QuarkNet an der Elbe: Prepping and Testing

It is that kind of week: not much direct excitement but getting ready for things to happen and figuring out what works. Next week, I'll be in Magdeburg with some of my Institute colleagues for a Netzwerk Teilchenwelt "Vermittler Workshop."  This will be a chance to work with physicists, grad students, and others on how to bring particle physics into the high schools. For my part, I will talk about CMS masterclasses and CIMA. If you have any ideas for me, send them before November 27.*

Speaking of CIMA, we had a sort of transatlantic "stress test" between QuarkNet LHC fellows and some of us here in Germany. We loaded up random, that is, fake, "data" at the same time and noted any problems, slowdowns, etc. CIMA passed with flying colors if by "flying" you mean "mostly soaring high but occassionally skimming the treetops and getting twigs in your ailerons". That is to say, CIMA worked well but there are still reasons to say it is in development. [Breaking news! Developer Michael Soiron at the University of Aachen has already made several improvements based on the stress test!] So the work continues even as we use and test our new product. Still speaking of CIMA...check out the article in the latest CERN Bulletin.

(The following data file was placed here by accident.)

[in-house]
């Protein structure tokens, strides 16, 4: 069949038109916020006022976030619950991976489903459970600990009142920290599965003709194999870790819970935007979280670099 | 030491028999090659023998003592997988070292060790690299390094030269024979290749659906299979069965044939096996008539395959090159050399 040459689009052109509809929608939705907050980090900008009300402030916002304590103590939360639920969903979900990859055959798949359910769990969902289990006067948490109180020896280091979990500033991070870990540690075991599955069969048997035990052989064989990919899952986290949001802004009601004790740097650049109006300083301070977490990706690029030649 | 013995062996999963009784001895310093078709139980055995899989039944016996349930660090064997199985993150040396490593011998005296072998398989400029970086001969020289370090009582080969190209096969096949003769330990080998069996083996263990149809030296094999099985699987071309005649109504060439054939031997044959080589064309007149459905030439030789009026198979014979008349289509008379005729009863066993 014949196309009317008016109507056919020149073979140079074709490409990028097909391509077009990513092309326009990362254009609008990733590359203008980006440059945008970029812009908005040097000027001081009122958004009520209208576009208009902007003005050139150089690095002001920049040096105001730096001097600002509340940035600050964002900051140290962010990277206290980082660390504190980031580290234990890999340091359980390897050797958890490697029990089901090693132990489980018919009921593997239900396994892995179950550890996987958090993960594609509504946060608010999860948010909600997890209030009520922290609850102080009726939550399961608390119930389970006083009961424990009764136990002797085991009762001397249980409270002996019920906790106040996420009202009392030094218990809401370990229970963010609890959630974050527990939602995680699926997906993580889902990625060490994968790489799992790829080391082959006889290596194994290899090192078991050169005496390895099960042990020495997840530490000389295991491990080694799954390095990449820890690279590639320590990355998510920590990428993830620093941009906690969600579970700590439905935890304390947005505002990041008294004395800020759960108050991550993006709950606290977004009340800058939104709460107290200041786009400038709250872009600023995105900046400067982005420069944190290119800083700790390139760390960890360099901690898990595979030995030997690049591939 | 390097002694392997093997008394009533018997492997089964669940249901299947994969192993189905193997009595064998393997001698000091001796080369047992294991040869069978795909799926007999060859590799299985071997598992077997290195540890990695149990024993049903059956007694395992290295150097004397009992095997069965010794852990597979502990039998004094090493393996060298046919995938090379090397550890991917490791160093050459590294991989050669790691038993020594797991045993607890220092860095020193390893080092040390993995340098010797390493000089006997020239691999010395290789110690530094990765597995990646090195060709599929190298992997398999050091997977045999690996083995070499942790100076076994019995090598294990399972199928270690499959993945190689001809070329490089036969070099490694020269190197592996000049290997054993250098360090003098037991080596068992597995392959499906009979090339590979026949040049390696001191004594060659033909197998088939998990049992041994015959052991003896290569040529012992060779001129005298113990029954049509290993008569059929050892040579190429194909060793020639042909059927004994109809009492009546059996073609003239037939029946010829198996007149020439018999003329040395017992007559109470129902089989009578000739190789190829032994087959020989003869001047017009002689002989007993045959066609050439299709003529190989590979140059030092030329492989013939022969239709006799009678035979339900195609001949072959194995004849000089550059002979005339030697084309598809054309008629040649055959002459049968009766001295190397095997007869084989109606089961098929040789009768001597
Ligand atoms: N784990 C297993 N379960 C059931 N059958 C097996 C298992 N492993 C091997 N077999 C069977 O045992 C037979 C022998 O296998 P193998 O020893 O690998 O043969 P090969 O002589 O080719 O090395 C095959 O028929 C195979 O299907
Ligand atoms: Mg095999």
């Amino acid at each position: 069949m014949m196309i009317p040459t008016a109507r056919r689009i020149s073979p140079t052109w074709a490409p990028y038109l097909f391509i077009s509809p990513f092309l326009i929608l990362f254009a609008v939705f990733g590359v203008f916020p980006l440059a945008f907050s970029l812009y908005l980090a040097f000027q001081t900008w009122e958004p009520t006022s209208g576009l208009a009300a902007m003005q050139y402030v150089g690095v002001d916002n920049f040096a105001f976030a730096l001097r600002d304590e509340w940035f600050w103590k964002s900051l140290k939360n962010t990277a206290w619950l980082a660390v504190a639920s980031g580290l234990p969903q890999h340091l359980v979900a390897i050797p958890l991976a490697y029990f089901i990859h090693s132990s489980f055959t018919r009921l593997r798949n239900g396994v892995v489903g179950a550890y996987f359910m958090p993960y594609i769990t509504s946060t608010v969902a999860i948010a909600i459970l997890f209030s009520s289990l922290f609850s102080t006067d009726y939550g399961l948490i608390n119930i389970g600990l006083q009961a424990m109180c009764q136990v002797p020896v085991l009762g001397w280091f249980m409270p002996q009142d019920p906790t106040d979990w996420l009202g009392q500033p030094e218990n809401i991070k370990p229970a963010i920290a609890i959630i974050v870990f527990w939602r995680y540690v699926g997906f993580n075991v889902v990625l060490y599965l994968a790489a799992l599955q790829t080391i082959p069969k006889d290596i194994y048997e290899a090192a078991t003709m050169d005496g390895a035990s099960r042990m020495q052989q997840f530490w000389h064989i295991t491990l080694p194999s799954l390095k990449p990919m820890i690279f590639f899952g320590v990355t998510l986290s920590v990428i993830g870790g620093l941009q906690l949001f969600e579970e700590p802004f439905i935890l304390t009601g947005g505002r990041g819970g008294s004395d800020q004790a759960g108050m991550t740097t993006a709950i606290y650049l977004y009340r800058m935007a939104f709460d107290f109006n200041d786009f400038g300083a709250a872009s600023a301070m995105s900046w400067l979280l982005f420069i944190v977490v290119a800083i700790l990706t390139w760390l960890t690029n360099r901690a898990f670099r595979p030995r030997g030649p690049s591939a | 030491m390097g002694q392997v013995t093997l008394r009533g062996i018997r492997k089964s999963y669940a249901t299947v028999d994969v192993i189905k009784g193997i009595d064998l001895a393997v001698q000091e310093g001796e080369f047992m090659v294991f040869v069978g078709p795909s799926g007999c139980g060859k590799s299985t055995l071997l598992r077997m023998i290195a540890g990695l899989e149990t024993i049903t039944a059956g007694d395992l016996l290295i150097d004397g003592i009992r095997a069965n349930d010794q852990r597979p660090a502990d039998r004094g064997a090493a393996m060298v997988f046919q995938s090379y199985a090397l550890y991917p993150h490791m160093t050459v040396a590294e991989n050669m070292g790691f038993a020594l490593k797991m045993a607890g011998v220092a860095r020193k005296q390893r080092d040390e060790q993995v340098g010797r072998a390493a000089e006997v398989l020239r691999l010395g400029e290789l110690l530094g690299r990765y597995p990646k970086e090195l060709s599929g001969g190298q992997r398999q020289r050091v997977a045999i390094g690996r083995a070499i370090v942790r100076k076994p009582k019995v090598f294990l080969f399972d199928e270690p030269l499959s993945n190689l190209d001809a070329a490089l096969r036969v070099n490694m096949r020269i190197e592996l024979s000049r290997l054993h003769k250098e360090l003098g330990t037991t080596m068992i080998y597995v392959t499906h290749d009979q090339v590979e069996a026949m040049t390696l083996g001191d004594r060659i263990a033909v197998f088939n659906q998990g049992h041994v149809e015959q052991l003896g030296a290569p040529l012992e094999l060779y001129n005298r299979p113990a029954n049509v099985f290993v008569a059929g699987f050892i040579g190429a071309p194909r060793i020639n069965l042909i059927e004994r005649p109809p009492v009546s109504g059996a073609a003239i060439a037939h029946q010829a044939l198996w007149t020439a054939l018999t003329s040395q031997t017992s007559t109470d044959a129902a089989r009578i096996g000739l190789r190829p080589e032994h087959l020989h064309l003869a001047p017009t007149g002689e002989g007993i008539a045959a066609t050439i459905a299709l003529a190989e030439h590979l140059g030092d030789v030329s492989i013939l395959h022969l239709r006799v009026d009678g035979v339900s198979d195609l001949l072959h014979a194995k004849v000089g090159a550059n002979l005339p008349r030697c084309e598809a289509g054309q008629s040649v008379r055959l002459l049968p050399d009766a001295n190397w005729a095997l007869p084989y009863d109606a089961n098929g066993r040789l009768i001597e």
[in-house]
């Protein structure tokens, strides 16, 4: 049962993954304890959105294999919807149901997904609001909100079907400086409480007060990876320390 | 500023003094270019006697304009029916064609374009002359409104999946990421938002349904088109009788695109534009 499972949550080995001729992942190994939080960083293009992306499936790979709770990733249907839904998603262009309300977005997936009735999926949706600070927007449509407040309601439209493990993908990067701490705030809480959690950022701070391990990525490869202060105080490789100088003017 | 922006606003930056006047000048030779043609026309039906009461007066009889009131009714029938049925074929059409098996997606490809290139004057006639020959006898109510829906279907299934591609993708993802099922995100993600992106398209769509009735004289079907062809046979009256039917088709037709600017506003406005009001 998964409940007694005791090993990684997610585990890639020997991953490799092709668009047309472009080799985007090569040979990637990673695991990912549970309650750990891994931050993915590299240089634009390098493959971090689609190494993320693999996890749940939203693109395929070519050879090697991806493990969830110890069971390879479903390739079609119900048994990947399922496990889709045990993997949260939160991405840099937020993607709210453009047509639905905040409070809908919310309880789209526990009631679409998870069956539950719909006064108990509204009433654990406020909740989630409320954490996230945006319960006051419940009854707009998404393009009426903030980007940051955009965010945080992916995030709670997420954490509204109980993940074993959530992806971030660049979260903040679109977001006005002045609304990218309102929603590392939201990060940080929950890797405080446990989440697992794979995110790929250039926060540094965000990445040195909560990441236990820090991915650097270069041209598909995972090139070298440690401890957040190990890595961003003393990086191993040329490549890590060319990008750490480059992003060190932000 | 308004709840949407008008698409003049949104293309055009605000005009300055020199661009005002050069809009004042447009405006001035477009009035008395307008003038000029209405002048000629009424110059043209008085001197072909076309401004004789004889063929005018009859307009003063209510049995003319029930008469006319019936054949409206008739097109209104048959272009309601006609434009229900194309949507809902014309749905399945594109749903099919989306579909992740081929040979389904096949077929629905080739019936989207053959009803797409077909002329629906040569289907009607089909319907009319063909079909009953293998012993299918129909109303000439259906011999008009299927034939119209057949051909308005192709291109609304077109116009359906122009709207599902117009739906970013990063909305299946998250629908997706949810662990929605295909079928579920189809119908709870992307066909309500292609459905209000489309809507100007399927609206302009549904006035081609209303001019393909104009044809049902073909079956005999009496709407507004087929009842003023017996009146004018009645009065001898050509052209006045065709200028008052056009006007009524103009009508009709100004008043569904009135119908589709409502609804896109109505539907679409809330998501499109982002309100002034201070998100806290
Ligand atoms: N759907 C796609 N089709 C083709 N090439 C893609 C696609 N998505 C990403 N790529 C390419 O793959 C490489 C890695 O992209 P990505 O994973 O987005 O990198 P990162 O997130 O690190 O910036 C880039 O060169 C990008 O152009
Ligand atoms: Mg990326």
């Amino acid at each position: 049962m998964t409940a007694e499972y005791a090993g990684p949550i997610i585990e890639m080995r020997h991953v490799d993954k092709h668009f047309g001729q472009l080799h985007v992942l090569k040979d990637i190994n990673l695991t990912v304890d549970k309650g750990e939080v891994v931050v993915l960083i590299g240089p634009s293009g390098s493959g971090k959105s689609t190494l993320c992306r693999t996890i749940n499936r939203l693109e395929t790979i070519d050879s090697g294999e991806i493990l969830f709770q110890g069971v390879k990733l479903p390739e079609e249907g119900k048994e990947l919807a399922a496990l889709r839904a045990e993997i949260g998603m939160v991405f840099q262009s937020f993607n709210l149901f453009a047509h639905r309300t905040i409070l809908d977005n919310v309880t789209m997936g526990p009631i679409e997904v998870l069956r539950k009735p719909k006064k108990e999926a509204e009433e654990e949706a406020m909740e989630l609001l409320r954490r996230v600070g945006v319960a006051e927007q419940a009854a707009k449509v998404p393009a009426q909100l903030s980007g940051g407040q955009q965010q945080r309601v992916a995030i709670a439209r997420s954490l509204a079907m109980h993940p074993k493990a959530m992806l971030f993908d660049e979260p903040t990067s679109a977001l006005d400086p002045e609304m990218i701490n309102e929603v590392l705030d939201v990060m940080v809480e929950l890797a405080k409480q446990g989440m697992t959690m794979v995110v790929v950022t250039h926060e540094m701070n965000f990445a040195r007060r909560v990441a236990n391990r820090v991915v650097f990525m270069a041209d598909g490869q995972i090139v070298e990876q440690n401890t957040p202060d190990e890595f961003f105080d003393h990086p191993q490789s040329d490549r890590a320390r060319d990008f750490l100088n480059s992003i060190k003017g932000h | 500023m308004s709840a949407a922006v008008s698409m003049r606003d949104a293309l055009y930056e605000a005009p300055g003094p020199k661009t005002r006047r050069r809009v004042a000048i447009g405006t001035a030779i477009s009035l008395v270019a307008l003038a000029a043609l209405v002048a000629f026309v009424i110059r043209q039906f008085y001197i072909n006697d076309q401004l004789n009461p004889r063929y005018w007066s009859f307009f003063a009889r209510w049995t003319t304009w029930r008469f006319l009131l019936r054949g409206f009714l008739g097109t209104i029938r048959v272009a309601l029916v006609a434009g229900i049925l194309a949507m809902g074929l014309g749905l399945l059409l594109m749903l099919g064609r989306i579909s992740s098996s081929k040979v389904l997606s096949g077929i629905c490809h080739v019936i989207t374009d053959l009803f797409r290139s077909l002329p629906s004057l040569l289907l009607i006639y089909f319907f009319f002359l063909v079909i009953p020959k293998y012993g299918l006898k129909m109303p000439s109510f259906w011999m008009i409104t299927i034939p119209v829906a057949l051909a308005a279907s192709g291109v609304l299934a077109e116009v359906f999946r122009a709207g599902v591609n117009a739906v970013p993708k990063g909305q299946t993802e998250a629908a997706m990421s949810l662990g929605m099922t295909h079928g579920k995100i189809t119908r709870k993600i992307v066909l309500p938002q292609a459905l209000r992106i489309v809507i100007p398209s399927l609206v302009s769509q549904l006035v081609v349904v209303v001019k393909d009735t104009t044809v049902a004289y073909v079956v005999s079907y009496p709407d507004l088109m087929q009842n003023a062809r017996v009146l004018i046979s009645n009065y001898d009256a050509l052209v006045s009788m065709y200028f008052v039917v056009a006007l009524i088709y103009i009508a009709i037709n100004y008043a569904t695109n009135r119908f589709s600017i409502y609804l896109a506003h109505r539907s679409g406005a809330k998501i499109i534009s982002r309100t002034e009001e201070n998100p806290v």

Speaking of CERN and being transatlantic, another item for which I and others are preparing is a CMS Virtual Visit. This will take place on Saturday, mostly at the Virginia QuarkNet meeting but also at several schools in the US eastern time zone and, of course, CERN. Until the LHC turns back on, CMS Virtual Visits feature tours of the CMS cavern. How cool is that? Learn more here. (The teaser video alone is worth the click.)

Still speaking of transatlantic stuff, here is another thing for which I am preparing: next month, I will lead a series of three seminars for TU Dresden pre-service physics teachers. (Stop laughing.) The first one is December 1 and all I can say right now is that it will involve dropping papers on the floor. The second, on December 8, is about particle physics in the classroom. The transatlantic part comes in the third seminar on December 15, when a panel of QuarkNet teachers will connect via Vidyo so the participants can converse directly with some real experts.

I'll keep you posted on all of these. In the meantime, I leave you with sticky notes.

A TU Dresden physics student and I tried out the CMS masterclass mass plot on the office window. The bin width here is a little high, so you really cannot pick out the J/Psi and Upsilon. It does make a nice window decoration, though.

IKTP particle physicist Frank Siegert made this video with these two graduate students to demonstrate numerical intergration using the skyline of Leipzig. The "low-res" version is here. You can use the results to find the ratio of areas of the two kinds of sticky - and who would not want to do that?

* Yes, Thanksgiving. In Germany, they call this "Donnerstag".